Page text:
• RoboForm

    I highly agree a password manager is necessary to generate strong passwords and manage them. I've been using RoboForm for years and I highly recommend it.
    • Agree About Password Managers - RoboForm

      I wish they would find something better than a password, but security gurus have been talking about it forever and it's not likely to happen any time soon. So I think the password manager is the way to go. I love RoboForm because my passwords are stored on my computer. They have a cloud option, but I don't use it all the time.
      • Saw all of the positive reviews and enjoyed the article

        I saw this article and started reading, have to admit that I don't understand half of the whole Heartbleed issue. I do understand trying to remember 5-10 passwords and the thing about age is it does not make it easier. I put robocop on my computer to give it a shot, was easy enough to get set up and I feel like it may be the fix I need rather than the fix I want.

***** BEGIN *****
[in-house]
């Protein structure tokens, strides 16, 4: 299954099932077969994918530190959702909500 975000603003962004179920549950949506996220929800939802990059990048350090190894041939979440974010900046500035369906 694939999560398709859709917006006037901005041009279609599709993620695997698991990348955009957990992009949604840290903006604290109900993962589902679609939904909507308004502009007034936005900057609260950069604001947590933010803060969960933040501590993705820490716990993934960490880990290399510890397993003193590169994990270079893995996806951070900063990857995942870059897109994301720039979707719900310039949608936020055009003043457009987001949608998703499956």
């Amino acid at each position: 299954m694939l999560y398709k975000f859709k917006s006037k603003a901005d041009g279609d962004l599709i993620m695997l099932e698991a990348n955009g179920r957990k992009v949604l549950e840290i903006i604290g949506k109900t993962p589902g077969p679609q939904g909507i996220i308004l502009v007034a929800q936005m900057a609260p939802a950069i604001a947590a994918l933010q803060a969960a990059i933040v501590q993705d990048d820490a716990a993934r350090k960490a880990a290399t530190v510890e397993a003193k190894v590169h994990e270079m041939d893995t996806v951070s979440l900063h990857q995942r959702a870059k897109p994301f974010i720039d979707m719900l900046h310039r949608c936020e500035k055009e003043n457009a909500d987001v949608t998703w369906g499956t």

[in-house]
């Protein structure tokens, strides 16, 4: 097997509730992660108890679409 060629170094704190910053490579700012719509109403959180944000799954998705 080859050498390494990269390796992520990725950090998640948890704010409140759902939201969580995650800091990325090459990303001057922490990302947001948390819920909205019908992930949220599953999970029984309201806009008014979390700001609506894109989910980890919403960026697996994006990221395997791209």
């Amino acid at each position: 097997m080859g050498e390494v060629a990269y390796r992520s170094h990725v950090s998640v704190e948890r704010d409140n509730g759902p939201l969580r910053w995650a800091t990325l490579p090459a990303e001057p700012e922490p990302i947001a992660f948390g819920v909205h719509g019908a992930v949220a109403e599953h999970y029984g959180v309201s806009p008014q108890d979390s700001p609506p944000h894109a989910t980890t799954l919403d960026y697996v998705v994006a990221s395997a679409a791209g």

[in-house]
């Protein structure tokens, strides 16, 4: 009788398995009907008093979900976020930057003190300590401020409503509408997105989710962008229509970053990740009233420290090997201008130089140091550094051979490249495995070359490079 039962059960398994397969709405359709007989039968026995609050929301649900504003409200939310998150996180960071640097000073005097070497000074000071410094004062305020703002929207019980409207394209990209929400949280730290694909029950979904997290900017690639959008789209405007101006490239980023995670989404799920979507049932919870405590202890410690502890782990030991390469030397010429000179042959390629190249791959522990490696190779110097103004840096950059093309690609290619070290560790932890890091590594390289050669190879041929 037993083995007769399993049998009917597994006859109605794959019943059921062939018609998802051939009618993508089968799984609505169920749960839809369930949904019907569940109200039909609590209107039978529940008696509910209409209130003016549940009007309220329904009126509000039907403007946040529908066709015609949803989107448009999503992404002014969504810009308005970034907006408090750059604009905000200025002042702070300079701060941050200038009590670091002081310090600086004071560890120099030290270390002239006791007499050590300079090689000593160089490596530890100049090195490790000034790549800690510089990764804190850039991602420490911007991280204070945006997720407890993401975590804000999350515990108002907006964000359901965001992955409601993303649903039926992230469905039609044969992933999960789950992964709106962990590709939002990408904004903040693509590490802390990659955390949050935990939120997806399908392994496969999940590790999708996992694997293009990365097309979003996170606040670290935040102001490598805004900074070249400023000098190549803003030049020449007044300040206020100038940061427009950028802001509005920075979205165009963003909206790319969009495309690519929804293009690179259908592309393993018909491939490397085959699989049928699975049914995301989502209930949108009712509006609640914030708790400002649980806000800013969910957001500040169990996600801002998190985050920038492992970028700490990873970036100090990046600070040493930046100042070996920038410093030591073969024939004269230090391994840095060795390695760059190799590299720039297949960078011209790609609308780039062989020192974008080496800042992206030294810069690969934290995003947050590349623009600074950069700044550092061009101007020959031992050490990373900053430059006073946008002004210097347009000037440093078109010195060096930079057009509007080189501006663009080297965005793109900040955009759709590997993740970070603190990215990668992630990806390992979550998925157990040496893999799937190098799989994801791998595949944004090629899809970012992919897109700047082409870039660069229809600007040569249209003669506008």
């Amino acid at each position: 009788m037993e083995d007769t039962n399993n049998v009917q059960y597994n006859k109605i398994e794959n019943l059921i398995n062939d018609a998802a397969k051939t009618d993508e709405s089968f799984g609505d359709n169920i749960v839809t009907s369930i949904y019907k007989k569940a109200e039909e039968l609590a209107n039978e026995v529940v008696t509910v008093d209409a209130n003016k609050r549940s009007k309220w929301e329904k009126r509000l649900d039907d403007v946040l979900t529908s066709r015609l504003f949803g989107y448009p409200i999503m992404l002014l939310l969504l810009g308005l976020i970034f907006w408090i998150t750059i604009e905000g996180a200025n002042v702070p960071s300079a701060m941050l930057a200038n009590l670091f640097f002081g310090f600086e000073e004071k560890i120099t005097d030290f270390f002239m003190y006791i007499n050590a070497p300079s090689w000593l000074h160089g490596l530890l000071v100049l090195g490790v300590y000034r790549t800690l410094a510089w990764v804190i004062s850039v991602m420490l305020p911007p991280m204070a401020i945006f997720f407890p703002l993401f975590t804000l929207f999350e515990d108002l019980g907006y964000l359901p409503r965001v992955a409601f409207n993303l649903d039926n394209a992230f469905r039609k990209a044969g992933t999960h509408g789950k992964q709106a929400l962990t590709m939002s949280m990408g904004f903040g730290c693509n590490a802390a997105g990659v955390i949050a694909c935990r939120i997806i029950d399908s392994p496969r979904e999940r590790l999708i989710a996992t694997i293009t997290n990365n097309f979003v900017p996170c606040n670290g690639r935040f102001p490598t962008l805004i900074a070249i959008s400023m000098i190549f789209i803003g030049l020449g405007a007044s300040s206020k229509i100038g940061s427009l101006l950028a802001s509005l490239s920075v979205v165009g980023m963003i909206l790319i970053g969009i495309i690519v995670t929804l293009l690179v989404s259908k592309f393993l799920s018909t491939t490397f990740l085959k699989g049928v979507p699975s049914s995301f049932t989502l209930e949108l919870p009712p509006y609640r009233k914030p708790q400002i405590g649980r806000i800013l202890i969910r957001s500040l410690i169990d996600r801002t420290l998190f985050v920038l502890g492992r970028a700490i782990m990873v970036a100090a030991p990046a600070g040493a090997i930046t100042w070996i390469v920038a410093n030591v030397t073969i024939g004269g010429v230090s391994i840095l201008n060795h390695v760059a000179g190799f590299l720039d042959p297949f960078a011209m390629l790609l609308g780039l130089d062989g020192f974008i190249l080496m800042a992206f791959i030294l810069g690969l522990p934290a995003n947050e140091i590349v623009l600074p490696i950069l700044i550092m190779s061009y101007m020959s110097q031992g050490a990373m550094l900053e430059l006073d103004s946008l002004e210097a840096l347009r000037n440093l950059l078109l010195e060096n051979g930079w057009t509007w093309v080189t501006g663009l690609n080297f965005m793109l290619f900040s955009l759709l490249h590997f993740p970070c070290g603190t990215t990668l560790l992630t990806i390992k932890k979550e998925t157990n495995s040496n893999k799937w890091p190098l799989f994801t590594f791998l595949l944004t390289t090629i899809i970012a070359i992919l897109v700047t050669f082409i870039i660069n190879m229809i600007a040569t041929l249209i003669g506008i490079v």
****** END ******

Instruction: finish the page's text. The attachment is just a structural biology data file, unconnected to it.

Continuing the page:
• 100% Agree!

    Password change automation is something that all companies that do business on the web should be implementing. Until then, I'm going to continue using Roboform to manage all of my password changes and to generate unique passwords for all of my identities!
  • Password Management

    I agree with a large portion of this article but don't see why password management is anyone;s responsibility but the users'. I use a program called RoboForm to generate unique/complex passwords for all of my various accounts and it is incredibly simple to use. I definitely suggest checking out RoboForm or something similar if you are not already.